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The Lowdown



March 2006 Archive

Here's the The Lowdown from DNJournal.com! Updated daily to fill you in on the latest buzz going around the domain name industry!

Compiled by Ray Hackney (DN Journal Special Correspondent)
& Ron Jackson (Editor/Publisher)

 

"Domain tasting" has drawn the ire of PIR (the Public Interest Registry), the entity that operates the .org extension. Domain tasting is the widespread practice among certain registrars in which they register virtually all deleting domains, keep any that have existing traffic that can be monetized, then cancel all of the others before the 5-day grace period expires so they don't have to pay the central registry for them. In a letter to ICANN, PIR President & CEO Edward G. Viltz said he is concerned about this practice threatening the stability and security of the Internet. He called on ICANN to undertake a thorough study of domain tasting. Viltz also said that current domain registrants, most of whom  are unaware of the practice, should be informed that their domains may have monetary value that others can exploit if the domains are allowed to expire. 

 

A highly focused conference for owners of geographic domains will be held at the Hyatt Regency in Chicago June 2 and 3. The 2006 GeoDomain Expo will be presented by Associated Cities, operators of a network that includes dozens of premier city sites like NewYorkCity.com, LosAngeles.com and Chicago.com. The registration fee is $395 for Associated Cities members and $595 for non-members. Rooms at the Hyatt can be booked for $199 a night (using the conference reservation code) until May 5.

 

If you have ever wondered how some of those domain country codes from small nations wound up being operated by private businessmen in other countries, an excellent article by Christopher Rhoads in the Wall Street Journal March 29 provides some fascinating insight. Rhoads details how American entrepreneur Bill Semich wound up operating the .nu extension assigned to the tiny Pacific Ocean island nation of Niue (population 1,200). The article was originally available only in the WSJ's print edition and on their subscription website. However, other newspapers around the world have now picked up the article so you can read it at no charge.

 

Unless you have been living in a cave you have heard about British college student Alex Tew's success with his MillionDollarHomePage.com. Of course whenever someone makes money with a new idea it inspires legions of others to try the same thing. We would normally ignore the copycats, but Global Publications Ltd. caught our attention today (March 30) when the UK company launched a new site coupling the pixel sales concept with a premium domain name - commerce.co.uk. The domain had been used for Global's corporate website for the past ten years but Managing Director Barry Garner thinks retooling the site as an online business directory will give the name a new lease on life. Ad space costs 1 per pixel (with a minimum order of 100 pixels) and Global says ads purchased will remain online for at least 5 years. 

 

If you wonder what is fueling the current boom in the domain market, just look at the ongoing migration of advertising dollars to the web. The UK's Internet Advertising Bureau said spending on internet advertising has jumped more than 65% in Great Britain since last year. The IAB now expects online advertising will surpass print advertising within two years! IAB chief Guy Phillipson said "These figures surpassed all of our initial expectations."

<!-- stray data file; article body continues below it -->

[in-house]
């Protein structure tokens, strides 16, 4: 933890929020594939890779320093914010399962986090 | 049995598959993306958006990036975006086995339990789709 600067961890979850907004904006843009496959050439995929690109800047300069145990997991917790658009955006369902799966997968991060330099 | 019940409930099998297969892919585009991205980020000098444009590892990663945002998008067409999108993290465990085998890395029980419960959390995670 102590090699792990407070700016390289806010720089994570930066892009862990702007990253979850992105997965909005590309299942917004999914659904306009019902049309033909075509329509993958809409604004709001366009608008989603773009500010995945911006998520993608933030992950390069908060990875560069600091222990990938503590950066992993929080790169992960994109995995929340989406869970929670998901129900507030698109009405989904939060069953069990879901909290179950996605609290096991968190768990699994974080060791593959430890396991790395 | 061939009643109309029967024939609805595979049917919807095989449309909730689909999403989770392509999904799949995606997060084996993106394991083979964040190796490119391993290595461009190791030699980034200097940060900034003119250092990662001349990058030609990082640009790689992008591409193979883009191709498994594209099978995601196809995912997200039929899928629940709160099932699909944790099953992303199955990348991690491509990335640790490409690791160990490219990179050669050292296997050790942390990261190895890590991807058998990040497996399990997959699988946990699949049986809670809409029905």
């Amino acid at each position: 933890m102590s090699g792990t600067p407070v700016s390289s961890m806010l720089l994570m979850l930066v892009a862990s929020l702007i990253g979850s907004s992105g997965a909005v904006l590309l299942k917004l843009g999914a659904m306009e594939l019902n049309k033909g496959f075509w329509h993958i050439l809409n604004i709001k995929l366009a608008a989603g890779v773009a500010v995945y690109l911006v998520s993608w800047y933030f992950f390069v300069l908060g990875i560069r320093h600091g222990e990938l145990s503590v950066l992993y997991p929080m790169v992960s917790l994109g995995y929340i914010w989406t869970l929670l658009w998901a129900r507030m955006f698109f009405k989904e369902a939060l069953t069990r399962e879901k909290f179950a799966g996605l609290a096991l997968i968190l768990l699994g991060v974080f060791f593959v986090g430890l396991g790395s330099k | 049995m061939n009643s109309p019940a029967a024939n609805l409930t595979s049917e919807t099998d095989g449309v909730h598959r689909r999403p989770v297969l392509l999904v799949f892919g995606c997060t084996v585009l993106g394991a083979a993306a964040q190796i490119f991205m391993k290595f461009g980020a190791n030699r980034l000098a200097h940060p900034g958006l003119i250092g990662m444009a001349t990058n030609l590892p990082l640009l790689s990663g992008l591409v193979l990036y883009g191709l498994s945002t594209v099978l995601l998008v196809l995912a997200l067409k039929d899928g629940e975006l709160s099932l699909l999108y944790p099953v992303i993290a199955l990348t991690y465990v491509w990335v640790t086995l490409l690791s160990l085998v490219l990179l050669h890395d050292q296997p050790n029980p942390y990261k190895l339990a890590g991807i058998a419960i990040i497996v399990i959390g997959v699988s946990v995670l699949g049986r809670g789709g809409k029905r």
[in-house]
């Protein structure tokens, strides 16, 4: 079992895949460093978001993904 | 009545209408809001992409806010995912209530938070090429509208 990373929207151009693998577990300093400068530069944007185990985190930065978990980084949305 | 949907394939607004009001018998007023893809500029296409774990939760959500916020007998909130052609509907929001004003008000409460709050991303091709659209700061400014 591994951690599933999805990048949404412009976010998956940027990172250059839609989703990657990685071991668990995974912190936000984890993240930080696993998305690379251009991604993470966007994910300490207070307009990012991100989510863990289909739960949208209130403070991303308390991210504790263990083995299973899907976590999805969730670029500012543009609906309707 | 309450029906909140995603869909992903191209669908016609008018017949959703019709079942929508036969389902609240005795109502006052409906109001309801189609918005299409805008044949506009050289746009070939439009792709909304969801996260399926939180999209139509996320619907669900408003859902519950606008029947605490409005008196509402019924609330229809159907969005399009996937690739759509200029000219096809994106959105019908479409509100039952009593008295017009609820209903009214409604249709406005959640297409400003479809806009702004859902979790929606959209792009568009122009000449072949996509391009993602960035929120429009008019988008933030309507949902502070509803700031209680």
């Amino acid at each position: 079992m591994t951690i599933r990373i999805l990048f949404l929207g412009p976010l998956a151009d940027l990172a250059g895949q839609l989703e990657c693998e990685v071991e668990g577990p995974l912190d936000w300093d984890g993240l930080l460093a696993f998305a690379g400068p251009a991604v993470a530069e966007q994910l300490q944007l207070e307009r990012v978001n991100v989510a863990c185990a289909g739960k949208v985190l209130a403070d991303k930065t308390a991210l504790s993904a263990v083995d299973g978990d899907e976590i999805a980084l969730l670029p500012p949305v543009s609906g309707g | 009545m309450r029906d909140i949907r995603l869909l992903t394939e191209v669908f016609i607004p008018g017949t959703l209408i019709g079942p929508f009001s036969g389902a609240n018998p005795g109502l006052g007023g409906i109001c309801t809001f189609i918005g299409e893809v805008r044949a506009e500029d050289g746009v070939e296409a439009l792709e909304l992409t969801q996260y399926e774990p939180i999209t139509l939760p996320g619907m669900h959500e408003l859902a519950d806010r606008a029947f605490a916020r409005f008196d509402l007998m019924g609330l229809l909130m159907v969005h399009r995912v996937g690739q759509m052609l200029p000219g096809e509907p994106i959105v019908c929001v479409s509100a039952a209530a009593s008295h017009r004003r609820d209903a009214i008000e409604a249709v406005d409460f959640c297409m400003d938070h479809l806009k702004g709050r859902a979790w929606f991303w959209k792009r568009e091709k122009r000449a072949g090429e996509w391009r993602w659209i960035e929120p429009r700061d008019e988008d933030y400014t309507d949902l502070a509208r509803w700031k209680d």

Roll-out plans for the new .mobi extension (restricted to mobile devices and sites providing services for them) have been posted at the dotmobi website. Initial registrations will begin May 22 with a one-week industry sunrise period in which companies that are members of mobile industry organizations can register their trademarked domains. That will be followed by a 70-day trademark sunrise period starting June 12 that will be open to all other trademark holders. General registration for everyone else begins August 28 with a two-week land rush when the most desirable .mobi domains may be registered at a premium price. After the land rush all remaining domains will be available indefinitely at standard registration prices.

 

The Australian Domain Authority (auDA.org) is about to make an important decision on how that country's com.au country code can be used and you can have a say in the outcome (regardless of whether you are Australian or not). The extension has been heavily restricted in the past, with registrations limited to those who use the domains for approved business purposes. The issue now is whether monetizing domains via PPC (pay per click) advertising is a legitimate business purpose. In October 2005 auDA  warned those who had registered multiple .com.au domains for PPC purposes that their names could be deleted and in fact that has happened to some domain owners. In the face of challenges from those who lost domains, auDA has decided to solicit public comment to determine whether their rules should be relaxed to allow PPC use. You can post your opinion and read the comments others have left on this page at auda.org.

 

GoDaddy.com Chairman and Founder Bob Parsons took a shot at the pending ICANN-Verisign .com contract agreement in the company's March newsletter. In an introductory note, Parsons said "Members of Congress have already expressed concerns (Editor's Note: see next item), and we at Go Daddy will be doing all we can to convince Congress, the Department of Justice and the Department of Commerce that it is anti-competitive and simply a bad deal for the industry and registrants everywhere. Many of you have contacted us, asking how you can voice your opinion, and just as importantly, what exactly you should say. Take time now and email your elected officials. This link provides an example of what you can put in that message. Of course, the words you choose are your decision, but I urge you to let your voice be heard."